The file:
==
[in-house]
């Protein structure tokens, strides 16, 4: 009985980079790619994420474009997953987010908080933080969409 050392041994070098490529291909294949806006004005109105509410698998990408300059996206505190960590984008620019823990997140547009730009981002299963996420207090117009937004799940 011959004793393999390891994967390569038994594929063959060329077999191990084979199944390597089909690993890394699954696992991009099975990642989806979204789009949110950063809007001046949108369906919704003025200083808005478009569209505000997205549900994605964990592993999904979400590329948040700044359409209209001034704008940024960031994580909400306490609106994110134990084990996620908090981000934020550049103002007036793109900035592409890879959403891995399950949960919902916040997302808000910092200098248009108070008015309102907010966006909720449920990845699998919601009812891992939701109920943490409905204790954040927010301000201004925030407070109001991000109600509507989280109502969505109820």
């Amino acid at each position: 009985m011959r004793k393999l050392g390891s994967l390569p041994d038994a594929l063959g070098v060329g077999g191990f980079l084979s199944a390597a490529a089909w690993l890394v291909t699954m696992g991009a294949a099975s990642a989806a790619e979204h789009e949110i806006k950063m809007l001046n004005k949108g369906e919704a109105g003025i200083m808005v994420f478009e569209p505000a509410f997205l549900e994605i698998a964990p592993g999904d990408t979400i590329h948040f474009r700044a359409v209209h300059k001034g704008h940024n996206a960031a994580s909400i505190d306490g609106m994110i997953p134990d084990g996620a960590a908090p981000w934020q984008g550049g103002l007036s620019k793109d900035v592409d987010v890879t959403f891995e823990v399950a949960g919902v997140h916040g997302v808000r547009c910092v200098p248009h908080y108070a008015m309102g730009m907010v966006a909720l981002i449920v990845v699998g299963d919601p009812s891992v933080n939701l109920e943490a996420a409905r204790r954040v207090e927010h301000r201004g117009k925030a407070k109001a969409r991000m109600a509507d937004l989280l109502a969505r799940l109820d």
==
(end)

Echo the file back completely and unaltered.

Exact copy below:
[in-house]
């Protein structure tokens, strides 16, 4: 009985980079790619994420474009997953987010908080933080969409 050392041994070098490529291909294949806006004005109105509410698998990408300059996206505190960590984008620019823990997140547009730009981002299963996420207090117009937004799940 011959004793393999390891994967390569038994594929063959060329077999191990084979199944390597089909690993890394699954696992991009099975990642989806979204789009949110950063809007001046949108369906919704003025200083808005478009569209505000997205549900994605964990592993999904979400590329948040700044359409209209001034704008940024960031994580909400306490609106994110134990084990996620908090981000934020550049103002007036793109900035592409890879959403891995399950949960919902916040997302808000910092200098248009108070008015309102907010966006909720449920990845699998919601009812891992939701109920943490409905204790954040927010301000201004925030407070109001991000109600509507989280109502969505109820």
């Amino acid at each position: 009985m011959r004793k393999l050392g390891s994967l390569p041994d038994a594929l063959g070098v060329g077999g191990f980079l084979s199944a390597a490529a089909w690993l890394v291909t699954m696992g991009a294949a099975s990642a989806a790619e979204h789009e949110i806006k950063m809007l001046n004005k949108g369906e919704a109105g003025i200083m808005v994420f478009e569209p505000a509410f997205l549900e994605i698998a964990p592993g999904d990408t979400i590329h948040f474009r700044a359409v209209h300059k001034g704008h940024n996206a960031a994580s909400i505190d306490g609106m994110i997953p134990d084990g996620a960590a908090p981000w934020q984008g550049g103002l007036s620019k793109d900035v592409d987010v890879t959403f891995e823990v399950a949960g919902v997140h916040g997302v808000r547009c910092v200098p248009h908080y108070a008015m309102g730009m907010v966006a909720l981002i449920v990845v699998g299963d919601p009812s891992v933080n939701l109920e943490a996420a409905r204790r954040v207090e927010h301000r201004g117009k925030a407070k109001a969409r991000m109600a509507d937004l989280l109502a969505r799940l109820d």